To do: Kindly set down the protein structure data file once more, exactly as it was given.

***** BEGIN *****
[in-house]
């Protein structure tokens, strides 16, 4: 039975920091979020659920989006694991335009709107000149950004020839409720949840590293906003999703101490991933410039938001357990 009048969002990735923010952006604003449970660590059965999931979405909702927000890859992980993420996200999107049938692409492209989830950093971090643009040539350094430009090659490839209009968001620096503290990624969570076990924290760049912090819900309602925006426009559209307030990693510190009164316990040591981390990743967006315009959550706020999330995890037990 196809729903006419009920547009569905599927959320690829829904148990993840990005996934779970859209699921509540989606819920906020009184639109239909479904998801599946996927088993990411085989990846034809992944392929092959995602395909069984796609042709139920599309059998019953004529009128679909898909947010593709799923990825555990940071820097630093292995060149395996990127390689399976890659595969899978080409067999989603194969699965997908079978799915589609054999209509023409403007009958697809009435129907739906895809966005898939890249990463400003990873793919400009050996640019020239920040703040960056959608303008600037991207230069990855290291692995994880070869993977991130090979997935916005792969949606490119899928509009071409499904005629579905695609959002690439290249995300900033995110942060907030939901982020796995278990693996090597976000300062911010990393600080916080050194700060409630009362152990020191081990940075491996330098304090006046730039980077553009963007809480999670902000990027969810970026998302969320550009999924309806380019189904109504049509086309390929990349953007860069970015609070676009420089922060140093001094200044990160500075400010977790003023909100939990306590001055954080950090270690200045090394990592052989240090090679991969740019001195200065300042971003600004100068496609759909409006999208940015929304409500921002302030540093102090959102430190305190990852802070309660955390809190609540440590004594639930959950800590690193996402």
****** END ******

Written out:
[in-house]
């Protein structure tokens, strides 16, 4: 039975920091979020659920989006694991335009709107000149950004020839409720949840590293906003999703101490991933410039938001357990 009048969002990735923010952006604003449970660590059965999931979405909702927000890859992980993420996200999107049938692409492209989830950093971090643009040539350094430009090659490839209009968001620096503290990624969570076990924290760049912090819900309602925006426009559209307030990693510190009164316990040591981390990743967006315009959550706020999330995890037990 196809729903006419009920547009569905599927959320690829829904148990993840990005996934779970859209699921509540989606819920906020009184639109239909479904998801599946996927088993990411085989990846034809992944392929092959995602395909069984796609042709139920599309059998019953004529009128679909898909947010593709799923990825555990940071820097630093292995060149395996990127390689399976890659595969899978080409067999989603194969699965997908079978799915589609054999209509023409403007009958697809009435129907739906895809966005898939890249990463400003990873793919400009050996640019020239920040703040960056959608303008600037991207230069990855290291692995994880070869993977991130090979997935916005792969949606490119899928509009071409499904005629579905695609959002690439290249995300900033995110942060907030939901982020796995278990693996090597976000300062911010990393600080916080050194700060409630009362152990020191081990940075491996330098304090006046730039980077553009963007809480999670902000990027969810970026998302969320550009999924309806380019189904109504049509086309390929990349953007860069970015609070676009420089922060140093001094200044990160500075400010977790003023909100939990306590001055954080950090270690200045090394990592052989240090090679991969740019001195200065300042971003600004100068496609759909409006999208940015929304409500921002302030540093102090959102430190305190990852802070309660955390809190609540440590004594639930959950800590690193996402």